Yesterday, we got an eyeful of NVIDIA's new Tegra 4 and Tegra 4i, along with the Phoenix, NVIDIA's nifty reference device. The benchmarks were quite impressive compared to current-generation processors, but all we got to see in terms of gaming performance was a brief demo of Real Boxing.
In a video posted today to NVIDIA's YouTube channel, the chip maker shows off a "Tegra 4 enhanced Zombie Driver," side by side with the same game running on a "non-Tegra 4" device. The difference (as with many Tegra-enhanced games) is night and day. The video puts on full display Tegra's dynamic shadows and lighting, textural enhancements, and overall finesse.
One-touch games work great on mobile platforms - it's part of the formula that makes endless runners and Angry Birds incredibly popular. Adapting that simplicity to racing takes a little finesse, but developer Crescent Moon Games (creators of the popular Paper Monsters and Aralon games) seems to have managed it. In Slingshot Racing, all the powered sleds go at the same speed and have no steering, so to get ahead, you fire a grappling hook at a corner fulcrum to make the best line through the icy tracks. It's a lot like slot car racing, for you old timers.
The unique approach definitely takes a little getting used to.
Bringing to market a simplistic, clean take on the puzzler genre, Appxplore released Sporos today. The concept behind Sporos is simple: place sporos (which, by the way, is some sort of "special seed") on the board, watch the adjacent rows or columns light up, and repeat until every cell on the board is illuminated.
Seems easy, right? It would be, except that the levels get progressively harder, with more complex cell patterns, and you've only got a certain number of sporos to work with, each able to light up a certain set of directions.
To keep you from getting too frustrated, the game has calming electronic music, which pairs nicely with its neon, pseudo-biological graphics.
While being a kid 10, 20, or even 30 years ago was a fun time, there's no denying how great it must be to be a little one these days. Digital devices have expanded both children's entertainment and learning to nearly endless possibilities. It's not out of the ordinary for parents to let their children play with their smartphones and/or tablets, but it's becoming increasingly common to see children with their own devices, specifically designed for them. Welcome to the digital age.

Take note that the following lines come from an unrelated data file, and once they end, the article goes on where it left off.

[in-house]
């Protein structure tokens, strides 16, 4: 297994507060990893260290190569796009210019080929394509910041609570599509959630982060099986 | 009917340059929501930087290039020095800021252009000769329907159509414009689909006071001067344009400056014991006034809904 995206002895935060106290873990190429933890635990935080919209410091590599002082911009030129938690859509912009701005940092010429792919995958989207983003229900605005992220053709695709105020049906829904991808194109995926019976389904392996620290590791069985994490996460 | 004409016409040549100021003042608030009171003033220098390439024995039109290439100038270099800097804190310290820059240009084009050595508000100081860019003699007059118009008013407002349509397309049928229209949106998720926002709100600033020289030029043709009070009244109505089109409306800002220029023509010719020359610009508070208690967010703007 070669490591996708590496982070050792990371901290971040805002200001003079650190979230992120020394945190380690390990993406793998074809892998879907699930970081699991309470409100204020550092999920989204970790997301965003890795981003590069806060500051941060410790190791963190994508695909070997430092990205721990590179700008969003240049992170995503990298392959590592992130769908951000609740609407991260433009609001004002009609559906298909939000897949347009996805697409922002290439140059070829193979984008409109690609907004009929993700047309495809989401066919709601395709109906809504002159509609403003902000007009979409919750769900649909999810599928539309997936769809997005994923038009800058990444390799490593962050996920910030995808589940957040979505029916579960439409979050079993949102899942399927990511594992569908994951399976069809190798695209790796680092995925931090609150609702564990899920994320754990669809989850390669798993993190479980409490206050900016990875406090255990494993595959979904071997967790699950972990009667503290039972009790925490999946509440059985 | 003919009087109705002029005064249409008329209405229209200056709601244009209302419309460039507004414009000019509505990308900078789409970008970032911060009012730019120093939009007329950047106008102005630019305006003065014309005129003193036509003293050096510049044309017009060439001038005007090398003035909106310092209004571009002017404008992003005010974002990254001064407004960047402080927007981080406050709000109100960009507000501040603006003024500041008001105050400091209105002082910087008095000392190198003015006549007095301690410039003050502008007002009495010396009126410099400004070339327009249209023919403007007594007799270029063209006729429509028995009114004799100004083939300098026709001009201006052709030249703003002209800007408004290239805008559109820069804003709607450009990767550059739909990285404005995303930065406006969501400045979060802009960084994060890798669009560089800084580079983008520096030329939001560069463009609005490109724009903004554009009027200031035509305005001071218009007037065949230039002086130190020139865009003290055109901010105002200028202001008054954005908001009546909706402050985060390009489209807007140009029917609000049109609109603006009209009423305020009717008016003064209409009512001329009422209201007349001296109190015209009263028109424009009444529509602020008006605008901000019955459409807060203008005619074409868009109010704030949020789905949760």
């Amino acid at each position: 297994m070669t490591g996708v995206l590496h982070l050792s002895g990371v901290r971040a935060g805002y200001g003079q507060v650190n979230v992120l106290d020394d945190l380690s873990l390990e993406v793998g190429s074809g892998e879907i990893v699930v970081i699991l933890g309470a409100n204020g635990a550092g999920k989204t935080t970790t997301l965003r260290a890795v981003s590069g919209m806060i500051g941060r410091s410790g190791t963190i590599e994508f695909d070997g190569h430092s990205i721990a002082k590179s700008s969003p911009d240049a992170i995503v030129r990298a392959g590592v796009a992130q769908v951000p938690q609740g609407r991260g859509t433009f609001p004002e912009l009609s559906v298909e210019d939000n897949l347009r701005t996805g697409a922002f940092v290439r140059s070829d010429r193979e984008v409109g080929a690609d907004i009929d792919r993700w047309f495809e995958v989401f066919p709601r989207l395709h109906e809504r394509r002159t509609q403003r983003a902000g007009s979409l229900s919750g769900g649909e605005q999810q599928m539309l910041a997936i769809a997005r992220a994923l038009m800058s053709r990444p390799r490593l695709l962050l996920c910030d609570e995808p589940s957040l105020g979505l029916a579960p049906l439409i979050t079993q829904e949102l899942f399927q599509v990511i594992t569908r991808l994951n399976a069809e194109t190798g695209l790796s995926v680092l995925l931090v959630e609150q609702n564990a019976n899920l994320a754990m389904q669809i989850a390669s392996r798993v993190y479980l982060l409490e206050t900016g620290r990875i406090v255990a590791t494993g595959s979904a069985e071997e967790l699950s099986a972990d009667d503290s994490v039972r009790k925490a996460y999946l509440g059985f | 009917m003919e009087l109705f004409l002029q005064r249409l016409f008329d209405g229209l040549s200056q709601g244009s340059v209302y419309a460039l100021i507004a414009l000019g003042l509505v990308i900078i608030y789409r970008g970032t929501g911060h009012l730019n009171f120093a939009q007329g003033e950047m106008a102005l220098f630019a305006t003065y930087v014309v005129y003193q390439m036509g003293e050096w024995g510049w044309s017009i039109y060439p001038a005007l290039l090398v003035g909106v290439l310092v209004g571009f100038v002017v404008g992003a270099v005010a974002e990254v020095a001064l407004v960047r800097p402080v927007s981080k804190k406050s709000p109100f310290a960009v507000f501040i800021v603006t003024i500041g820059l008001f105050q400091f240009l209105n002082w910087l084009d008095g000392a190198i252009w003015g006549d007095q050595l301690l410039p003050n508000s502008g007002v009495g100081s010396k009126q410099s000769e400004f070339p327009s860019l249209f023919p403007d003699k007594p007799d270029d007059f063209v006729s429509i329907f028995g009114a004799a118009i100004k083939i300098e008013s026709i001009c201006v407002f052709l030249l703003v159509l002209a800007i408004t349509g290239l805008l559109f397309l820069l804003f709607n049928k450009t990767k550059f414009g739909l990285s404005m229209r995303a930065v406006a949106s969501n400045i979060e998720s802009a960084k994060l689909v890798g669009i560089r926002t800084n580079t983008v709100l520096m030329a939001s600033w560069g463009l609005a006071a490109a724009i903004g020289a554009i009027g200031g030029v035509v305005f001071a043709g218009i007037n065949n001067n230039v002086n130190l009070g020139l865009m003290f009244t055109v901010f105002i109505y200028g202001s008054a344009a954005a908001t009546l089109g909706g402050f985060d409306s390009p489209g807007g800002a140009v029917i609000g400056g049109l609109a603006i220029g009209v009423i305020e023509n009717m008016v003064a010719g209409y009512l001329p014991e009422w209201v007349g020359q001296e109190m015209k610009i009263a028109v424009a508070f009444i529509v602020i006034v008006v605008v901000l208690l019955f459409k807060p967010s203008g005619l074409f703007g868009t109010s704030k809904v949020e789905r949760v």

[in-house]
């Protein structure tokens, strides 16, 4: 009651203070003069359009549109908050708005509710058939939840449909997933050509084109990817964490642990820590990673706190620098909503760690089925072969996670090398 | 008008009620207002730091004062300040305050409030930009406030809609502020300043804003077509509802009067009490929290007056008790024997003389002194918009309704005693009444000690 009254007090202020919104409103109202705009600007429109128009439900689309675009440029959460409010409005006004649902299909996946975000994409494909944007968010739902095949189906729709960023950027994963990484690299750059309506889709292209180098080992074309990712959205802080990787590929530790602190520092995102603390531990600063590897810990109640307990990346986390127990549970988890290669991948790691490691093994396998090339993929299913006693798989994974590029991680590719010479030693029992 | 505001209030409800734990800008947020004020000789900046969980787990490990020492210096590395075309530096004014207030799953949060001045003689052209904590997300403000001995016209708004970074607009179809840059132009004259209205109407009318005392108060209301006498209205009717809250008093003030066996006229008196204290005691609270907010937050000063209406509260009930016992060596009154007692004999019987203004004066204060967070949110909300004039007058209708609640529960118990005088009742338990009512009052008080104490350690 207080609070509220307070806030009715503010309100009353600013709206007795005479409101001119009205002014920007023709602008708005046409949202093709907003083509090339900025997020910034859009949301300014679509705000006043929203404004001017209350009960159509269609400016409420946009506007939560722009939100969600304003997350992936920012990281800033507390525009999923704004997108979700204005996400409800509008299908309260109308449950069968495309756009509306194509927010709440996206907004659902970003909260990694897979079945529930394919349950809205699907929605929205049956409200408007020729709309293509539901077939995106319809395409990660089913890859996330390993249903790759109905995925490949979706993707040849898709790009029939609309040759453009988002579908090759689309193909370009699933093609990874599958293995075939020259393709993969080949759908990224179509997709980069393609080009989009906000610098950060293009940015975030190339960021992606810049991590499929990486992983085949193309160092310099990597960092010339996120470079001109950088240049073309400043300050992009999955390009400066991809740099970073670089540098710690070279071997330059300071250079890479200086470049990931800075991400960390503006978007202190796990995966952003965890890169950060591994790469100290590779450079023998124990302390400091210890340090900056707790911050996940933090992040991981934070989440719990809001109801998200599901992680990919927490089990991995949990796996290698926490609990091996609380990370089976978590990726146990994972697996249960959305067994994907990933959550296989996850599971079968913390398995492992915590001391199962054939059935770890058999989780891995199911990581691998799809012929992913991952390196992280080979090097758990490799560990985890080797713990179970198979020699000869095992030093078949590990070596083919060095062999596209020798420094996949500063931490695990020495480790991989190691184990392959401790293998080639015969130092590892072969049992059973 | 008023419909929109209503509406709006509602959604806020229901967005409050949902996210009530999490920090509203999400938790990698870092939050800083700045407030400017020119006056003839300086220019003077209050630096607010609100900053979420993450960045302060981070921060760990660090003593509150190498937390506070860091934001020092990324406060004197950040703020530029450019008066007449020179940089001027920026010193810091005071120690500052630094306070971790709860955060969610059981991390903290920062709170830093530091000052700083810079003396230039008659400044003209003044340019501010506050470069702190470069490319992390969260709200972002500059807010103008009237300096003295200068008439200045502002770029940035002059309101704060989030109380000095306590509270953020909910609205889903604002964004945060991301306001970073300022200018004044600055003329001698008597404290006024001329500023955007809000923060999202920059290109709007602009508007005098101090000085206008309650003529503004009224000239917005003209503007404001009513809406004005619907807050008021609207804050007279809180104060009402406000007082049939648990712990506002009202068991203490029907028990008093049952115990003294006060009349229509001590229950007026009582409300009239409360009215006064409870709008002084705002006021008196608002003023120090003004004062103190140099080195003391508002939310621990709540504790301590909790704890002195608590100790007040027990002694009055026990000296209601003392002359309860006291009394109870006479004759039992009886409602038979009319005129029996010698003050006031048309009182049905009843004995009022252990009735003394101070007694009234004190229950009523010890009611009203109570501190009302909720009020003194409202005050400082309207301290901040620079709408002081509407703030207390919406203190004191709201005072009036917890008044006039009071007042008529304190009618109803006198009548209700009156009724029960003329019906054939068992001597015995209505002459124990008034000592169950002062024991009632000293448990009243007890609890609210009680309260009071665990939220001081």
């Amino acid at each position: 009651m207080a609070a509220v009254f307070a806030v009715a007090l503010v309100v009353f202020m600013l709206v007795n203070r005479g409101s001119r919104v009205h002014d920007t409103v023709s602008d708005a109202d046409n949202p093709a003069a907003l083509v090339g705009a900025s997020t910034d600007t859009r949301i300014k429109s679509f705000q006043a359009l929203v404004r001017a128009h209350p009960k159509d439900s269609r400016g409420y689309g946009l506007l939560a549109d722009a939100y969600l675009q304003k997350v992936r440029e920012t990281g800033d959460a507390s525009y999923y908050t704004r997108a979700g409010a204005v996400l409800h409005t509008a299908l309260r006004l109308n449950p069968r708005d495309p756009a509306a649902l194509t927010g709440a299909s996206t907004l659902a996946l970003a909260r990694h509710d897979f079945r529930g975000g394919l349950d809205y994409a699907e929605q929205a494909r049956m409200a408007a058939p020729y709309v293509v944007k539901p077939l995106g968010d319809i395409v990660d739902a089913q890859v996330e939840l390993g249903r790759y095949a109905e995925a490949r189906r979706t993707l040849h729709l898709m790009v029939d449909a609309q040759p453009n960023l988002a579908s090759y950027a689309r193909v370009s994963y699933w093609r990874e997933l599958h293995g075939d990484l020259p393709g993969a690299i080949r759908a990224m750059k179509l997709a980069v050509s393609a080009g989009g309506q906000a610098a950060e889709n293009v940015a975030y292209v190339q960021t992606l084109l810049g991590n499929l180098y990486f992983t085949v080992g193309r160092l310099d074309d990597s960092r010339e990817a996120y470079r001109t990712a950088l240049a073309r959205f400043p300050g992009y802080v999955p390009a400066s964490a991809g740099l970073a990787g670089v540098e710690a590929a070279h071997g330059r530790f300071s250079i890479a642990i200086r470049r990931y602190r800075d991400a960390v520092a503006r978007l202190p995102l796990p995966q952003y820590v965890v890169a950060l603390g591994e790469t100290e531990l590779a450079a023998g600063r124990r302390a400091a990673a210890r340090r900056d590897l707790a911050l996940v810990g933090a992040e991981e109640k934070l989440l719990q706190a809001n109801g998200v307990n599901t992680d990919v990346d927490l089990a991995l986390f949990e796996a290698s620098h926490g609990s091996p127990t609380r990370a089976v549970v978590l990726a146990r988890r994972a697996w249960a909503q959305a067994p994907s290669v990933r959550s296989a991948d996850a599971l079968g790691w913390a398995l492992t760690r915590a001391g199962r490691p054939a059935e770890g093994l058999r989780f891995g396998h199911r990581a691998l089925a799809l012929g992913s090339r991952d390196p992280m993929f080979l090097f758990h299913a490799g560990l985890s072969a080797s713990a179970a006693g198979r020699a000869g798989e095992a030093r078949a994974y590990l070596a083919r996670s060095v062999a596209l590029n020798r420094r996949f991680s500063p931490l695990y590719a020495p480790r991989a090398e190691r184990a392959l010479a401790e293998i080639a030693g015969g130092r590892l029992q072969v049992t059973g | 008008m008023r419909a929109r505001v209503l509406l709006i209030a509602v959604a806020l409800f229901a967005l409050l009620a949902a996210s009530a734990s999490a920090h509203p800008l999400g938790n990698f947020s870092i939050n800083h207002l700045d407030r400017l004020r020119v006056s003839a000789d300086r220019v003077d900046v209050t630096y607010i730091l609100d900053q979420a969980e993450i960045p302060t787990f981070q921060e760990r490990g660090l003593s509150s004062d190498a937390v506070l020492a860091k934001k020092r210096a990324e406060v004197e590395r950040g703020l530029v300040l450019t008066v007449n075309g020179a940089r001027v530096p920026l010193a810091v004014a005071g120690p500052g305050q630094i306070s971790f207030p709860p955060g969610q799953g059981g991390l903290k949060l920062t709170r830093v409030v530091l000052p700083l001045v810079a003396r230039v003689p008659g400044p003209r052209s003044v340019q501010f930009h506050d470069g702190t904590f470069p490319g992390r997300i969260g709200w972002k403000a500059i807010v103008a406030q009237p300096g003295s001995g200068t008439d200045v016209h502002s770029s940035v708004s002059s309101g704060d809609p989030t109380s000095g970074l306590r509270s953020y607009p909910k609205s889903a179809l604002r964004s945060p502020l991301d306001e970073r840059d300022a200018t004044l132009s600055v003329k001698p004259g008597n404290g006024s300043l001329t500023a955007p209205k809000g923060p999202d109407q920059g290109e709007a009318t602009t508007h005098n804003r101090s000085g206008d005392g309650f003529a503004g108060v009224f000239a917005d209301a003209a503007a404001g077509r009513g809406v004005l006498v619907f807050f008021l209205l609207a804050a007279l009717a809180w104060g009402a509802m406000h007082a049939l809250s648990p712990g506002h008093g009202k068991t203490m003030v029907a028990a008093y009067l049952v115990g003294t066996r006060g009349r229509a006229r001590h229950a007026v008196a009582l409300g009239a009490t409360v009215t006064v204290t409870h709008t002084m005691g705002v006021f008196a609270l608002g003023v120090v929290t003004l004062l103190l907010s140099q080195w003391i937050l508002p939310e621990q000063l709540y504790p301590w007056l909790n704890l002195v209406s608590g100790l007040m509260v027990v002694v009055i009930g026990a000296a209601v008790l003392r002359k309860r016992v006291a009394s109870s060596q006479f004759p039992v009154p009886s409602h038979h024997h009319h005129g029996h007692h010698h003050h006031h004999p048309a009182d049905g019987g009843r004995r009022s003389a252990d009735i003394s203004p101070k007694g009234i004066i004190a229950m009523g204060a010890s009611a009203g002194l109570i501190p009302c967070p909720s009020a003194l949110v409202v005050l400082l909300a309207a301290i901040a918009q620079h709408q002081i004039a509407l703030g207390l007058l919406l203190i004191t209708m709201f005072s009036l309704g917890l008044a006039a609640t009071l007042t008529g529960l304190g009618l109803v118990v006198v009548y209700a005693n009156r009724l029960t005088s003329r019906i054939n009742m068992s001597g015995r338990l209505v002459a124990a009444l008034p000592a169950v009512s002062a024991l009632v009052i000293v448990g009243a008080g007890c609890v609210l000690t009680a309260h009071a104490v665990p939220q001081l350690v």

Since kids having gadgets is becoming so commonplace, so are apps that cater to the super-young crowd.
Did you know there are other kinds of games out there besides 8-bit platformers? I was as shocked as you are. As it turns out, though, some people prefer to play things that don't involve shooting guns, jumping on enemies or collecting coins. Things like Puzzle Retreat which is a delightfully clever yet simple game for the casual player.
The basic premise is simple. You have a set number of ice cubes that need to be slid into place. In later levels, new blocks that change the direction the cubes slide, or that melt already placed cubes show up.
The Worms games are fabulous turn-based combat experiences that consumed many hours of my formative years. The original Worms was ported to Android a few years ago, but it was riddled with bugs and has since been abandoned by publisher EA. Here's hoping that Worms 2: Armageddon is delivered in better shape when it hits the Play Store this spring.
For the uninitiated, in Worms games you control a team of anthropomorphic worms with the singular goal of eliminating the other team. To accomplish this feat you have at your disposal a wacky arsenal of bombs, guns, airstrikes, and exploding sheep (really).
We had the promise of a WipEout-style game in the past, but that never seemed to materialize. As sad at that makes us all, we now have something that looks equally as good: Flashout 3D. At first blush, Flashout actually reminds me quite a bit of Riptide GP, as well as F-Zero, with the addition of weapons. Because blowing stuff up is fun.
The similarities really end there between those two, though. Flashout is a pure hovercraft racing game at its core, with intense graphics, fast gameplay, and the other stuff that makes hover-racers fun. It also support controllers, but there's a catch (or two): it's only for ZeeMote, and the controller-compatible version is a separate app.
In the mid 60s, a man named Harold P. Warren set out to prove that making horror films is not difficult and, with a budget of $19k and a script written on a napkin, he got to work. What followed is, far and away, one of the worst pieces of cinema ever to be recorded. Yes, worse than Gigli or Cool As Ice. You think those are bad? Amateurs. While the film not only bombed in 1966, it continues to bomb to this day. An appearance on Mystery Science Theater 3000 prevented this atrocity from disappearing into obscurity, and since then the fandom hasn't stopped, as evidenced by what might just be the greatest platform game since the original Mario Brothers.
The life of a racehorse trainer is no bed of wood shavings. It's a dirty, thankless job, with high risk to both money and person, and a big win can be years in the making. So what better vocation to make a sim game out of? Android gaming favorite Kairosoft is up to the challenge - after all, they managed to make both real estate and tailoring fun - with Pocket Stables. Surprisingly, they've also gone back to their old price model: the game is $4.99 with no ads or in-app purchases.
You are a tiny, pixelated owner/breeder/trainer trying to make a living in the cutthroat world of high-stakes racing.